Don't Ask Why: Swiss Mathematicians Set New World Record by Calculating 62.8tn Figures to Pi
Their approximation exceeded the previous world record of 50 trillion decimal places and was calculated 3.5 times faster than their predecessors. And although putting in such time and effort may seem completely incomprehensible, the scientists are awaiting certification from the Guinness Book of Records before revealing the result to the public.
Swiss researchers used a supercomputer to calculate the mathematical constant pi, usually rounded to 3.14159, to a new world-record degree of precision, achieving 62.8 trillion figures, the Graubunden University of Applied Sciences revealed in a statement.
According to the statement, the calculation, which was done by the Center for Data Analytics, Visualization and Simulation (DAViS), took 108 days and nine hours. The endeavors of the researchers were "almost twice as fast as the record that Google set in its cloud in 2019, and around 3.5 times as fast as the last world record from 2020."
Upon receiving the Guinness World Record certification, they will release the full number, but until then, scientists have only provided the new last ten numbers of the mathematical constant, which are 7817924264.
According to Professor Dr. Heiko Rolke, head of the center, who was quoted in the group's statement, the researchers have achieved several goals while attempting this world record, citing as an example that they have been able to implement "a lot of know-how and optimize our processes."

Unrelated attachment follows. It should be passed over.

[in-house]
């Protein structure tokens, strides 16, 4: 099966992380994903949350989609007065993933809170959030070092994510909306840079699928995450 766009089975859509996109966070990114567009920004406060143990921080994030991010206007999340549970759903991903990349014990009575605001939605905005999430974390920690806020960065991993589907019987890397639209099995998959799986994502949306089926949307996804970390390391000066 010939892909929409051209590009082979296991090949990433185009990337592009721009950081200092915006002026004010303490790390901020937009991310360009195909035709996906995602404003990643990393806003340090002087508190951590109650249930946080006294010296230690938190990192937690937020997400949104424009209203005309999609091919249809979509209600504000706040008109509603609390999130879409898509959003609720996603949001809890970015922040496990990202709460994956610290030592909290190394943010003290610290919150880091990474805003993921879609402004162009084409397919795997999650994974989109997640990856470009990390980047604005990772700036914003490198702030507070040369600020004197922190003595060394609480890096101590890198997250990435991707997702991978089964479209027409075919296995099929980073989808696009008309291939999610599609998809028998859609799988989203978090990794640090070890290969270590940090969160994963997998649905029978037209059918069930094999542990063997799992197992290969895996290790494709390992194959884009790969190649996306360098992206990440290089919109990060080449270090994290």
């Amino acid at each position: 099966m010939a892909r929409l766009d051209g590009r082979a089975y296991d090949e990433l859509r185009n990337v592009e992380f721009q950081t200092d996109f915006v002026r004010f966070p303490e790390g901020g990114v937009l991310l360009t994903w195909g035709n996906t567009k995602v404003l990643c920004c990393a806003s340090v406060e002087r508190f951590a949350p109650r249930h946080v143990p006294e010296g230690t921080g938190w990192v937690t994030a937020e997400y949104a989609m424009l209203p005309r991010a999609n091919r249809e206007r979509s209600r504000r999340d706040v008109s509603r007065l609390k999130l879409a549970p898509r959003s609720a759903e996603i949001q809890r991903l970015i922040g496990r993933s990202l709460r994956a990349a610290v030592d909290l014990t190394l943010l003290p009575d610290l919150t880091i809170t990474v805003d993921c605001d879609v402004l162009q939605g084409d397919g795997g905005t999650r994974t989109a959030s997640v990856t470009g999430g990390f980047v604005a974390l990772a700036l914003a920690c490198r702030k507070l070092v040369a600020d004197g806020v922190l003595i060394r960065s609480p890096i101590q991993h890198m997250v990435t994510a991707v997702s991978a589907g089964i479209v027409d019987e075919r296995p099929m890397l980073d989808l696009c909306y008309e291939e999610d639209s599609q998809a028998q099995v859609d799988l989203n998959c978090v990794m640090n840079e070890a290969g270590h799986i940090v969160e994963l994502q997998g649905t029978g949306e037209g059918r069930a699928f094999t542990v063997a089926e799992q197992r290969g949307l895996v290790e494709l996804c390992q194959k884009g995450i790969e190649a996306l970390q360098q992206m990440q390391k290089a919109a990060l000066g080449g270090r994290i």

The DAViS director believes the developments obtained during the experiment could improve future "intensive projects in data analysis and simulation."
The chief executive of the project, Thomas Keller, in his turn said that the record-breaking calculation not only showed scientists that they are generally ready for energy-intensive calculations, but also highlighted weaknesses in the infrastructure, in particular, insufficient backup capacities.
The Swiss mathematicians believe that the knowledge they gained from computing pi may be used in other fields such as "RNA analysis, fluid dynamics simulations, and textual analysis."
The circumference of a circle is 2πr, where r is the radius of the circle. The ratio of a circle's circumference to its diameter is represented as pi, which has an infinite number of digits beyond the decimal point.
Researchers worldwide continue to use powerful computers to push calculations of the constant even further.
More and more accurate values of pi are used in modern computing, engineering and the exact sciences, and although scientists cited in media reports admit that reaching a record of 62 trillion decimal places does not make much practical sense yet, such competitions in the mathematics community serve as a benchmark for the latest computing machines.